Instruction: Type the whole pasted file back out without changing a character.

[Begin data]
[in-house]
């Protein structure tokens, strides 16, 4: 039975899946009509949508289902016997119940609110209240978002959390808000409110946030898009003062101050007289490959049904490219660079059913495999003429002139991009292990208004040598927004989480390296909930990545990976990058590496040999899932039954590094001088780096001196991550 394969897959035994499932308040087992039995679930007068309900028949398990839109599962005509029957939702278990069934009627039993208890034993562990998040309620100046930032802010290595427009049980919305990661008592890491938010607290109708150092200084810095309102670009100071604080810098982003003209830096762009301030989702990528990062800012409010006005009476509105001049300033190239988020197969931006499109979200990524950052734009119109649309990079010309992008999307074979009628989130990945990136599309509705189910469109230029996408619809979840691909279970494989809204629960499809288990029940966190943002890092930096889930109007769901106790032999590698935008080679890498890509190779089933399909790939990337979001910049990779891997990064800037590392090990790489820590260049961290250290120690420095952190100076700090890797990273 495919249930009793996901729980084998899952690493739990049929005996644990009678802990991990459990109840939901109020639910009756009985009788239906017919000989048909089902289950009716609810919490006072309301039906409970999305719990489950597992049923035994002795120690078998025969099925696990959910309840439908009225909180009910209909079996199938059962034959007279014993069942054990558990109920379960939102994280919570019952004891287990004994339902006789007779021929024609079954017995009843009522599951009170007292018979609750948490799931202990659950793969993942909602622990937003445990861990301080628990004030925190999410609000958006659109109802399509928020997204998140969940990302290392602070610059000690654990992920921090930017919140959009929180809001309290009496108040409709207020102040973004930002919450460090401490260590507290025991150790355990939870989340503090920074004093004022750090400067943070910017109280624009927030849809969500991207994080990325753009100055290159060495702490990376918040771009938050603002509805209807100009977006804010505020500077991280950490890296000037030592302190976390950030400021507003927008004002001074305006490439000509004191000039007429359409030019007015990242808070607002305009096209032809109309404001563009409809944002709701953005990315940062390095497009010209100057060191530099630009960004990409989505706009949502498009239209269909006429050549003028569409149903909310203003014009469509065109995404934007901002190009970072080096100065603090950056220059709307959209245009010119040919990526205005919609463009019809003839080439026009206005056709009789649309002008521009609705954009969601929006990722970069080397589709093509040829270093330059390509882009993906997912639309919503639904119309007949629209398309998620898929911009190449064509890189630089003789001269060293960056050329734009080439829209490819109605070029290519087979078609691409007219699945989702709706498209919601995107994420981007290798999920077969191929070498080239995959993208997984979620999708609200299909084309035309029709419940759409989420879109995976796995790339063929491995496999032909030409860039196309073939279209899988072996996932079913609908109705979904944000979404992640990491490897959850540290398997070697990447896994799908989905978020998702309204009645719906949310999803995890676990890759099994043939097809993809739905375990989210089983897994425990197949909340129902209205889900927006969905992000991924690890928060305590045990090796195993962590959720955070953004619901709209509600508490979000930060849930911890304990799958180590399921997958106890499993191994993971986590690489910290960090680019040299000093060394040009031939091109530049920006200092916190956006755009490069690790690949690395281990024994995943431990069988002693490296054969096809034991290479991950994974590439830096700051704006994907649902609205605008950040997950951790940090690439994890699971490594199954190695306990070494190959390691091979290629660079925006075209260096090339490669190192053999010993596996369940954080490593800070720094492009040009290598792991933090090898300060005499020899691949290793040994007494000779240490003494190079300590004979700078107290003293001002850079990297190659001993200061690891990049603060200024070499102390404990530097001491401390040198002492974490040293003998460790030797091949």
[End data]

[in-house]
């Protein structure tokens, strides 16, 4: 039975899946009509949508289902016997119940609110209240978002959390808000409110946030898009003062101050007289490959049904490219660079059913495999003429002139991009292990208004040598927004989480390296909930990545990976990058590496040999899932039954590094001088780096001196991550 394969897959035994499932308040087992039995679930007068309900028949398990839109599962005509029957939702278990069934009627039993208890034993562990998040309620100046930032802010290595427009049980919305990661008592890491938010607290109708150092200084810095309102670009100071604080810098982003003209830096762009301030989702990528990062800012409010006005009476509105001049300033190239988020197969931006499109979200990524950052734009119109649309990079010309992008999307074979009628989130990945990136599309509705189910469109230029996408619809979840691909279970494989809204629960499809288990029940966190943002890092930096889930109007769901106790032999590698935008080679890498890509190779089933399909790939990337979001910049990779891997990064800037590392090990790489820590260049961290250290120690420095952190100076700090890797990273 495919249930009793996901729980084998899952690493739990049929005996644990009678802990991990459990109840939901109020639910009756009985009788239906017919000989048909089902289950009716609810919490006072309301039906409970999305719990489950597992049923035994002795120690078998025969099925696990959910309840439908009225909180009910209909079996199938059962034959007279014993069942054990558990109920379960939102994280919570019952004891287990004994339902006789007779021929024609079954017995009843009522599951009170007292018979609750948490799931202990659950793969993942909602622990937003445990861990301080628990004030925190999410609000958006659109109802399509928020997204998140969940990302290392602070610059000690654990992920921090930017919140959009929180809001309290009496108040409709207020102040973004930002919450460090401490260590507290025991150790355990939870989340503090920074004093004022750090400067943070910017109280624009927030849809969500991207994080990325753009100055290159060495702490990376918040771009938050603002509805209807100009977006804010505020500077991280950490890296000037030592302190976390950030400021507003927008004002001074305006490439000509004191000039007429359409030019007015990242808070607002305009096209032809109309404001563009409809944002709701953005990315940062390095497009010209100057060191530099630009960004990409989505706009949502498009239209269909006429050549003028569409149903909310203003014009469509065109995404934007901002190009970072080096100065603090950056220059709307959209245009010119040919990526205005919609463009019809003839080439026009206005056709009789649309002008521009609705954009969601929006990722970069080397589709093509040829270093330059390509882009993906997912639309919503639904119309007949629209398309998620898929911009190449064509890189630089003789001269060293960056050329734009080439829209490819109605070029290519087979078609691409007219699945989702709706498209919601995107994420981007290798999920077969191929070498080239995959993208997984979620999708609200299909084309035309029709419940759409989420879109995976796995790339063929491995496999032909030409860039196309073939279209899988072996996932079913609908109705979904944000979404992640990491490897959850540290398997070697990447896994799908989905978020998702309204009645719906949310999803995890676990890759099994043939097809993809739905375990989210089983897994425990197949909340129902209205889900927006969905992000991924690890928060305590045990090796195993962590959720955070953004619901709209509600508490979000930060849930911890304990799958180590399921997958106890499993191994993971986590690489910290960090680019040299000093060394040009031939091109530049920006200092916190956006755009490069690790690949690395281990024994995943431990069988002693490296054969096809034991290479991950994974590439830096700051704006994907649902609205605008950040997950951790940090690439994890699971490594199954190695306990070494190959390691091979290629660079925006075209260096090339490669190192053999010993596996369940954080490593800070720094492009040009290598792991933090090898300060005499020899691949290793040994007494000779240490003494190079300590004979700078107290003293001002850079990297190659001993200061690891990049603060200024070499102390404990530097001491401390040198002492974490040293003998460790030797091949």